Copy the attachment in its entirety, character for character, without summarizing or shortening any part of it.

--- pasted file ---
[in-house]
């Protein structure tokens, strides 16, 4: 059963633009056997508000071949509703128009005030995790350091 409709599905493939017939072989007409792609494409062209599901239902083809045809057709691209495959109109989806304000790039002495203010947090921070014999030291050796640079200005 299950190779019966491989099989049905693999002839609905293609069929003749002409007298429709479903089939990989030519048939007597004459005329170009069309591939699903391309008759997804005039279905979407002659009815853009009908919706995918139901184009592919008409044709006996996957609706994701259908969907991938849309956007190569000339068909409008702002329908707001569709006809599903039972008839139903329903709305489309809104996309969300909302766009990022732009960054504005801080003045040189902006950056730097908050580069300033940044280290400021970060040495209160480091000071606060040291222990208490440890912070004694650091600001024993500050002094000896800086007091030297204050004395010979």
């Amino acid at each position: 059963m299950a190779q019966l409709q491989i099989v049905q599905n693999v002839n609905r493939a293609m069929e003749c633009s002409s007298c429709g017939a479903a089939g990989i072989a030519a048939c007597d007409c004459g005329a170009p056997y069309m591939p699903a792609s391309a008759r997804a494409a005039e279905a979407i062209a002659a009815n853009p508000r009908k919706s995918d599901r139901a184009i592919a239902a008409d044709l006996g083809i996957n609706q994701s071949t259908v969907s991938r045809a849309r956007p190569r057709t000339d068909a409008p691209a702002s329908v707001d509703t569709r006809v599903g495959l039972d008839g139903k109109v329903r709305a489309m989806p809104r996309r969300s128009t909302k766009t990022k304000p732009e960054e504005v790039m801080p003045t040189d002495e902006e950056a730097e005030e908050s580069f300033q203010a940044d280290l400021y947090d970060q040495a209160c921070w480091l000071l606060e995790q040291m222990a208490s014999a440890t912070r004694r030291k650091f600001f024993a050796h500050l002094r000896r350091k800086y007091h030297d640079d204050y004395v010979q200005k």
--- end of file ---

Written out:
[in-house]
């Protein structure tokens, strides 16, 4: 059963633009056997508000071949509703128009005030995790350091 409709599905493939017939072989007409792609494409062209599901239902083809045809057709691209495959109109989806304000790039002495203010947090921070014999030291050796640079200005 299950190779019966491989099989049905693999002839609905293609069929003749002409007298429709479903089939990989030519048939007597004459005329170009069309591939699903391309008759997804005039279905979407002659009815853009009908919706995918139901184009592919008409044709006996996957609706994701259908969907991938849309956007190569000339068909409008702002329908707001569709006809599903039972008839139903329903709305489309809104996309969300909302766009990022732009960054504005801080003045040189902006950056730097908050580069300033940044280290400021970060040495209160480091000071606060040291222990208490440890912070004694650091600001024993500050002094000896800086007091030297204050004395010979």
């Amino acid at each position: 059963m299950a190779q019966l409709q491989i099989v049905q599905n693999v002839n609905r493939a293609m069929e003749c633009s002409s007298c429709g017939a479903a089939g990989i072989a030519a048939c007597d007409c004459g005329a170009p056997y069309m591939p699903a792609s391309a008759r997804a494409a005039e279905a979407i062209a002659a009815n853009p508000r009908k919706s995918d599901r139901a184009i592919a239902a008409d044709l006996g083809i996957n609706q994701s071949t259908v969907s991938r045809a849309r956007p190569r057709t000339d068909a409008p691209a702002s329908v707001d509703t569709r006809v599903g495959l039972d008839g139903k109109v329903r709305a489309m989806p809104r996309r969300s128009t909302k766009t990022k304000p732009e960054e504005v790039m801080p003045t040189d002495e902006e950056a730097e005030e908050s580069f300033q203010a940044d280290l400021y947090d970060q040495a209160c921070w480091l000071l606060e995790q040291m222990a208490s014999a440890t912070r004694r030291k650091f600001f024993a050796h500050l002094r000896r350091k800086y007091h030297d640079d204050y004395v010979q200005k």